He previously served as managing editor of CCH Incorporated’s disability law publications. Prior to that he was a legal analyst for Defenders of Property Rights.

      • Submitted by Paul Udstrand on 03/28/2014 - 09:40 am.

        The being….

        Taylor is not a scientist, mush less a climate scientist. He doesn’t even qualify as one of the 3%!

    • Submitted by Todd Hintz on 03/27/2014 - 09:42 pm.

      Shakes Head

      It looks like for some people no amount of data will convince them of anything. If the 8000 papers with causation had been included, then that would have been complained about instead.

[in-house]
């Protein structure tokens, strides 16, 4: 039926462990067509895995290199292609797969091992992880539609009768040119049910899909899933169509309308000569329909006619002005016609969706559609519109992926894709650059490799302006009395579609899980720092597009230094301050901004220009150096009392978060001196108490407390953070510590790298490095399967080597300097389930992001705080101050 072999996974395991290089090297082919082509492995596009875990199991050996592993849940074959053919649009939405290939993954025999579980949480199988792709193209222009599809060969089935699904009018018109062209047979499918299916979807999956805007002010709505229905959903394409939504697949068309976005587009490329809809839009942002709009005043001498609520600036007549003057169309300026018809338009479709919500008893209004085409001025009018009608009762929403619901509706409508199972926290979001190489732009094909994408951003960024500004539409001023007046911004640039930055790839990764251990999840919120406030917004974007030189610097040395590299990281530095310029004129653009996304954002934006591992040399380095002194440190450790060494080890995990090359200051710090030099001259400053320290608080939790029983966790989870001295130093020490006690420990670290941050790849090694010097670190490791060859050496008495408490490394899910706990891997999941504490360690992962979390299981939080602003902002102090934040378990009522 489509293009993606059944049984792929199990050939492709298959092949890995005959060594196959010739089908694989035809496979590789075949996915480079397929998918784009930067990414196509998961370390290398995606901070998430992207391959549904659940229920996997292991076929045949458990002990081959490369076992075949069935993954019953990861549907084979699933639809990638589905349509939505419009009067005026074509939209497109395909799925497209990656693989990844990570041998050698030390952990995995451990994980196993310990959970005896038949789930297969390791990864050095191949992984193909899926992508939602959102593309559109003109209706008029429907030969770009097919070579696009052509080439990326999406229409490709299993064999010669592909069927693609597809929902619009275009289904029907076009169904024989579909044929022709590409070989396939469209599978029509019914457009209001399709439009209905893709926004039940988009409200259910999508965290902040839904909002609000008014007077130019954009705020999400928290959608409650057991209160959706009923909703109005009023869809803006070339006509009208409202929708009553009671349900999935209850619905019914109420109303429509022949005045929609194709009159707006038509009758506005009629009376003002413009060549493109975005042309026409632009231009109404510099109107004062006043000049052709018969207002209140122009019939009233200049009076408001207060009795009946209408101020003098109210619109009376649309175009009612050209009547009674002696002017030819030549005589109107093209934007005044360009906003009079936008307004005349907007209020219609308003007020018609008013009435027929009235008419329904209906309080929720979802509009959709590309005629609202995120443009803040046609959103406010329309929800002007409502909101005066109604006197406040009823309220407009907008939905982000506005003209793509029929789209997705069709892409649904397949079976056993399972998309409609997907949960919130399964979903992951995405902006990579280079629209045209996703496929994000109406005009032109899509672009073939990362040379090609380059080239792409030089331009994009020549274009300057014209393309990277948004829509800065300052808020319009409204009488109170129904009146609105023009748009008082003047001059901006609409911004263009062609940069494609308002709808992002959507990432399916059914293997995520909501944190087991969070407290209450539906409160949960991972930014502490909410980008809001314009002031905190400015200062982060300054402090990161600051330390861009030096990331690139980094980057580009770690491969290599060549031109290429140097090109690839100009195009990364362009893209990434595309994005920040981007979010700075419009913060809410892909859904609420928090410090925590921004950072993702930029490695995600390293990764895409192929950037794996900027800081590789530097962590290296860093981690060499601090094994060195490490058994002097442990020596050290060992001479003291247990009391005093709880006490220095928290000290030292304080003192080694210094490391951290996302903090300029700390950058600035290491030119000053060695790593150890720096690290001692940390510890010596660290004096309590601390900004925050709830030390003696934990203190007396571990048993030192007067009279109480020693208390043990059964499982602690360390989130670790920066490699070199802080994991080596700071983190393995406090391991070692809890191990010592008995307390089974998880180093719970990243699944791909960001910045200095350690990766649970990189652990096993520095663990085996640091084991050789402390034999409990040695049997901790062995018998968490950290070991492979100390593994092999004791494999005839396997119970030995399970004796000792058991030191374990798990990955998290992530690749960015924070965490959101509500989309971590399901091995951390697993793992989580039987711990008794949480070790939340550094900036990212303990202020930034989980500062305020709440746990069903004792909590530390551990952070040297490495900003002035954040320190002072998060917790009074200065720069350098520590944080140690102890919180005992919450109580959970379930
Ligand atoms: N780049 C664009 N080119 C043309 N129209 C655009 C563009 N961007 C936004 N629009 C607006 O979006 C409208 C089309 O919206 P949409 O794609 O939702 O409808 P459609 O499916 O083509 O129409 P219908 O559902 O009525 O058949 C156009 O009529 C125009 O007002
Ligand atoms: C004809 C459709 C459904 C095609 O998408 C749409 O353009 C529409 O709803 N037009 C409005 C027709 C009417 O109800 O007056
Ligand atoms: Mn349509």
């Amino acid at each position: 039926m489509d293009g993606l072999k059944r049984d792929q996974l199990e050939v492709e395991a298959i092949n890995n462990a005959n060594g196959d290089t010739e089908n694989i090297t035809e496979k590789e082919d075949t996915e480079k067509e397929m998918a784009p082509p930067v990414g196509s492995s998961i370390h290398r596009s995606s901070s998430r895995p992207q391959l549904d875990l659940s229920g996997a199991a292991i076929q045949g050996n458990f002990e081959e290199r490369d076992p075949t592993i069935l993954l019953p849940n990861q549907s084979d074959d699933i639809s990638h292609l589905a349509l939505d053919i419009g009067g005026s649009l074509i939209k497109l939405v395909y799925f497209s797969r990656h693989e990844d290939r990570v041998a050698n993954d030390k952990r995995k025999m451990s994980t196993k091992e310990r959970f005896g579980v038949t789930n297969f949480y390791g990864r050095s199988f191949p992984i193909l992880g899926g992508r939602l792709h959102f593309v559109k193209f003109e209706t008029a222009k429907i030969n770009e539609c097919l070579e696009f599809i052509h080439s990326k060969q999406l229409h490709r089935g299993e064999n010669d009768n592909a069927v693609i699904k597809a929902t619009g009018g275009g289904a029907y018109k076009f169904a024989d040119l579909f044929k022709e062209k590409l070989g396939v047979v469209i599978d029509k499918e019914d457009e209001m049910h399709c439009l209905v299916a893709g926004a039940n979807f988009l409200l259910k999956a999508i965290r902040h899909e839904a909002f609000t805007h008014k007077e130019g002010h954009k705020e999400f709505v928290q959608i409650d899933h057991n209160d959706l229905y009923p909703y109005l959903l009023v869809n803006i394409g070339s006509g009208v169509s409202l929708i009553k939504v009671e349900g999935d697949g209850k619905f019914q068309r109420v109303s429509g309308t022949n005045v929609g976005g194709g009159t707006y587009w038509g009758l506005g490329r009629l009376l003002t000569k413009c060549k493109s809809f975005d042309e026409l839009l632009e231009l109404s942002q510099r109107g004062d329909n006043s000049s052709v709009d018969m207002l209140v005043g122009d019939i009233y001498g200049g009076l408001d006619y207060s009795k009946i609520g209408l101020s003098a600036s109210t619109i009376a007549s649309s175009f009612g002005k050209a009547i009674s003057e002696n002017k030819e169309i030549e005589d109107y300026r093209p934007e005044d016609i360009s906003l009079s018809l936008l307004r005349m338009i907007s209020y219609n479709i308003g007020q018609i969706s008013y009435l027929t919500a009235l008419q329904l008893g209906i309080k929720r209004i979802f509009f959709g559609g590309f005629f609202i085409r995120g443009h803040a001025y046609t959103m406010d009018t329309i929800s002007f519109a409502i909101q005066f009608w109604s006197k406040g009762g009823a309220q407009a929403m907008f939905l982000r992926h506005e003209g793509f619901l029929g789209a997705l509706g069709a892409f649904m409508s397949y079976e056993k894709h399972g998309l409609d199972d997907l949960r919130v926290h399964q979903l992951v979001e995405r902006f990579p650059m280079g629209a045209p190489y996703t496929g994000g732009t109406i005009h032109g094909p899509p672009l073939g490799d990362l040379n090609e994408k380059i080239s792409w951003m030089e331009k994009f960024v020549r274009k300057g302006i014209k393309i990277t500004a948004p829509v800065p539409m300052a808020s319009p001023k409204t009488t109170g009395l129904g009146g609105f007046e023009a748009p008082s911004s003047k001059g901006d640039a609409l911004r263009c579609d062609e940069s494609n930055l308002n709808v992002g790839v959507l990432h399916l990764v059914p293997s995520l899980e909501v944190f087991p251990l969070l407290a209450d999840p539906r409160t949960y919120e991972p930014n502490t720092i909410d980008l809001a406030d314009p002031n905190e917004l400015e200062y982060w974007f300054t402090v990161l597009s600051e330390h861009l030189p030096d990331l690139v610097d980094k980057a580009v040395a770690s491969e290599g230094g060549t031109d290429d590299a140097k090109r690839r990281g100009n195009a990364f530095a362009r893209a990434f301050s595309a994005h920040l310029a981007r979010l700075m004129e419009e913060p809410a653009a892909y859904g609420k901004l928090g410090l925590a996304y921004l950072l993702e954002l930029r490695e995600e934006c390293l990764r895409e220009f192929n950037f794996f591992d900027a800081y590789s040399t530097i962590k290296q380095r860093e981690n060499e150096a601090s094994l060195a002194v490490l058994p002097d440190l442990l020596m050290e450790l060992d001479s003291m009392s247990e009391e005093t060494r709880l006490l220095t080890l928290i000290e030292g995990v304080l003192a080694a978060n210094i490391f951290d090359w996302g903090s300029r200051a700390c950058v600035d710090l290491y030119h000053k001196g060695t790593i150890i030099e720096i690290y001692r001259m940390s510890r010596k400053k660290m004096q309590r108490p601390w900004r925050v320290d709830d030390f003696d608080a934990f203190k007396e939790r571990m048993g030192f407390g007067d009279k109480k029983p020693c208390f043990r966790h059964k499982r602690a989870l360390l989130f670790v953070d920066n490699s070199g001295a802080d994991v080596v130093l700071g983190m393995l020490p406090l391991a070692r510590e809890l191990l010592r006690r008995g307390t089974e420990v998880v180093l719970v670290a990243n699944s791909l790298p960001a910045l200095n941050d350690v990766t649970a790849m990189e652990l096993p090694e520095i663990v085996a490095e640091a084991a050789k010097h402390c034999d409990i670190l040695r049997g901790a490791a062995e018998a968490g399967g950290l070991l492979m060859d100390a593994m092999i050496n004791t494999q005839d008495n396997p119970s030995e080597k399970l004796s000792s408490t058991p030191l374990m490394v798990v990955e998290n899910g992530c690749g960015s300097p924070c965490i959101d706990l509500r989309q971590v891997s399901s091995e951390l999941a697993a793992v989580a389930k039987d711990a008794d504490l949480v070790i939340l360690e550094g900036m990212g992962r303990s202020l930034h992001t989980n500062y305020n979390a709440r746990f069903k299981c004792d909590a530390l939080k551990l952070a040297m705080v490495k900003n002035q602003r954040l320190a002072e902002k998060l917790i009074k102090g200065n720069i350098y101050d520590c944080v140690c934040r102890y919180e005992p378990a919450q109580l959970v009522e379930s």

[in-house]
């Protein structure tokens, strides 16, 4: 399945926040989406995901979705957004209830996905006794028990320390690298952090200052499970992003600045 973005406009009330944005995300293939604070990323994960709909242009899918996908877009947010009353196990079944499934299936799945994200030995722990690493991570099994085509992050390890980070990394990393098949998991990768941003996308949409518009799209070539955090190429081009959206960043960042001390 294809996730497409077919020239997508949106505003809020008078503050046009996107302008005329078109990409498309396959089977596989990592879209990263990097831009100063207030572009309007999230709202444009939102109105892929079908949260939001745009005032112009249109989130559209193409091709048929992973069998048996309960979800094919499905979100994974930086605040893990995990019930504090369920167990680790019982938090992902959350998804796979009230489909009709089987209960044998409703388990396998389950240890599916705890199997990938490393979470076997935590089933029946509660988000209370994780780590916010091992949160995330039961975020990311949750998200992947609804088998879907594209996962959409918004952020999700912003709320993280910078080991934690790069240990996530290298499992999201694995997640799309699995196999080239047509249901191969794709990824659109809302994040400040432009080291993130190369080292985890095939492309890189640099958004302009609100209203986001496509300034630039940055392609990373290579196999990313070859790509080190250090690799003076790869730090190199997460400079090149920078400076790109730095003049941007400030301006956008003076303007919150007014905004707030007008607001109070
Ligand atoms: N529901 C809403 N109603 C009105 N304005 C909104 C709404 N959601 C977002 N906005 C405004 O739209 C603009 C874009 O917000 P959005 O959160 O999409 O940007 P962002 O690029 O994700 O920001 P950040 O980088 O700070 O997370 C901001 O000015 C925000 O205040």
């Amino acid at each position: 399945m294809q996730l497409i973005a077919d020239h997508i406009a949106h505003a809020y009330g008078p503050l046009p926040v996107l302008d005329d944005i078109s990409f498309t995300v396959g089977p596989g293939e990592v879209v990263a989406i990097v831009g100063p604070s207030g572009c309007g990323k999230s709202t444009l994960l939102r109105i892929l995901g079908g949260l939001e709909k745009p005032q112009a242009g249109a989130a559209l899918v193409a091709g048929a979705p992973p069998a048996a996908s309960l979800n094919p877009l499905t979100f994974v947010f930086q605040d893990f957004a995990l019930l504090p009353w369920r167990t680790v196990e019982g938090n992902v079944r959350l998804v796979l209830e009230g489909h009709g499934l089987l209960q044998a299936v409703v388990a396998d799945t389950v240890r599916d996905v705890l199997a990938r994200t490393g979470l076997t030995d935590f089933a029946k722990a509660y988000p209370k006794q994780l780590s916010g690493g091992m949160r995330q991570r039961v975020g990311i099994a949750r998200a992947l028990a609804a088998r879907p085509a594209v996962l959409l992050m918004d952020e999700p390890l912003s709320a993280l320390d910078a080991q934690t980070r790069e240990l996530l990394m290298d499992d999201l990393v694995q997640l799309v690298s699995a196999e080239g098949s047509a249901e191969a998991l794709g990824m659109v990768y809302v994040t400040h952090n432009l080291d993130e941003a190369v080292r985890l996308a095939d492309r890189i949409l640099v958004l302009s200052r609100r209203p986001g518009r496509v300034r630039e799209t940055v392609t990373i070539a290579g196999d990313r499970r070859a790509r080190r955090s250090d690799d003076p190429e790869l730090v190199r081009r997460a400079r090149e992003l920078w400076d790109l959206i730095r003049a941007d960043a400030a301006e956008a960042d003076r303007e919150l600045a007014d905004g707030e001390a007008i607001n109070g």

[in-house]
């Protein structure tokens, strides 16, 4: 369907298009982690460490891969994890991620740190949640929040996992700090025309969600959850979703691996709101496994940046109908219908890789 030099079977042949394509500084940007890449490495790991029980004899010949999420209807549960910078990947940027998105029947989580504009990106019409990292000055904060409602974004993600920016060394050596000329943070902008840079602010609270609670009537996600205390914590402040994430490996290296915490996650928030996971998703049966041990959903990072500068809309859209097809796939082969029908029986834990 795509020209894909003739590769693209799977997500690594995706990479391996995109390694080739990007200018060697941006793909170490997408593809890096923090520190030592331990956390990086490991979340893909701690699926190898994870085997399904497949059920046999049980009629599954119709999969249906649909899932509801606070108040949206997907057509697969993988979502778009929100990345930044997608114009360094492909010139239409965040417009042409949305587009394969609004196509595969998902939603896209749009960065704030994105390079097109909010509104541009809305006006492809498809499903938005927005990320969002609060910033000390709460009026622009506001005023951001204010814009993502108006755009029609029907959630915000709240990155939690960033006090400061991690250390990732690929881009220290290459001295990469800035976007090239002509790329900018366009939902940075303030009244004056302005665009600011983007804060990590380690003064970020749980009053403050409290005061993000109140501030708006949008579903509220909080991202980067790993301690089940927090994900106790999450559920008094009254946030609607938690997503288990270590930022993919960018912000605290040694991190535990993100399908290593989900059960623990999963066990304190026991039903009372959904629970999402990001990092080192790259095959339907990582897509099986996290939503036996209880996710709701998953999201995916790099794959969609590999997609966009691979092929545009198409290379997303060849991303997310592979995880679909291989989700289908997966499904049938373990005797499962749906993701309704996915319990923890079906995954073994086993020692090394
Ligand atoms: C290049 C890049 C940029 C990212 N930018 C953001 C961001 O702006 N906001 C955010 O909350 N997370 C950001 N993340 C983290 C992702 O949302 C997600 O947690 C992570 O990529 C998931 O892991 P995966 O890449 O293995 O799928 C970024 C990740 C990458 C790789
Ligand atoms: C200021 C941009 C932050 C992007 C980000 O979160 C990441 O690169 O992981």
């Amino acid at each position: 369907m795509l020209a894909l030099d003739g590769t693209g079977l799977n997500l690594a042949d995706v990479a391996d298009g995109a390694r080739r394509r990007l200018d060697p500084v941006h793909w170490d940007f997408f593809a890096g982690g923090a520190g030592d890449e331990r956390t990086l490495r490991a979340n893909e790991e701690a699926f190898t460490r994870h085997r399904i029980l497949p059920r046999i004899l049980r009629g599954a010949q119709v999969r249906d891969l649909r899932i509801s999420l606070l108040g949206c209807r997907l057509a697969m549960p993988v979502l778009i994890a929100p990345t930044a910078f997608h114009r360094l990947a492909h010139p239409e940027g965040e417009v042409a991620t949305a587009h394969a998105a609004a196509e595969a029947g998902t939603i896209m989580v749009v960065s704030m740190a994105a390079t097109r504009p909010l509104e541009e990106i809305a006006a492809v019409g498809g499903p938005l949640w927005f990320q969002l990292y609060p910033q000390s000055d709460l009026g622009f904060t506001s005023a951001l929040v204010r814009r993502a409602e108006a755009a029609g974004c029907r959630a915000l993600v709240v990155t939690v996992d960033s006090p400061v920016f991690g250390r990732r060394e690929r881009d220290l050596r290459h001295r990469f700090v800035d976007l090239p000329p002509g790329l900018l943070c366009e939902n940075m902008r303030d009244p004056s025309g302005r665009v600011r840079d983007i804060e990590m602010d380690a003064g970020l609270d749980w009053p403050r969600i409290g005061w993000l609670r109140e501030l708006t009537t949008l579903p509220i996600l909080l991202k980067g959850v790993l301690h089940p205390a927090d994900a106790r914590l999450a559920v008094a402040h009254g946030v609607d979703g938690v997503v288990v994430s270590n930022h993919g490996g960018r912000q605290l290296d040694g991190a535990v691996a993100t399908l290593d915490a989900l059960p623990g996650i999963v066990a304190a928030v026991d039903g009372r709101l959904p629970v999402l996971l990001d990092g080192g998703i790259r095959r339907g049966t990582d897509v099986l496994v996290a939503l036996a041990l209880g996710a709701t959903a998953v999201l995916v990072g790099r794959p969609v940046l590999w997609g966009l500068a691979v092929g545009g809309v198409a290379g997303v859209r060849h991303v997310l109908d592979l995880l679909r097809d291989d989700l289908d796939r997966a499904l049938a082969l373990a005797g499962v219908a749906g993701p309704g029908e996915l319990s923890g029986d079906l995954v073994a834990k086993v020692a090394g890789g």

We are already making expensive policy decisions: Doing nothing ain’t cheap.

  8. Submitted by John Clark on 03/28/2014 - 02:56 pm.

    There is more than one poll of climate scientists

    Over the past 20 or more years, there have been numerous surveys of climate scientists on the subject of climate change. Here is a list of some of these studies:

    If one stands back to look at the overall results of these polls, one thing is very clear. An overwhelming majority of the climate scientists surveyed believe that the Earth’s climate is warming, and human activity is largely responsible for this change.

    To dwell on the minor details of one of the studies is to miss the forest for a few very small trees.

  9. Submitted by rolf westgard on 03/28/2014 - 04:22 pm.

    Bogus 97% claim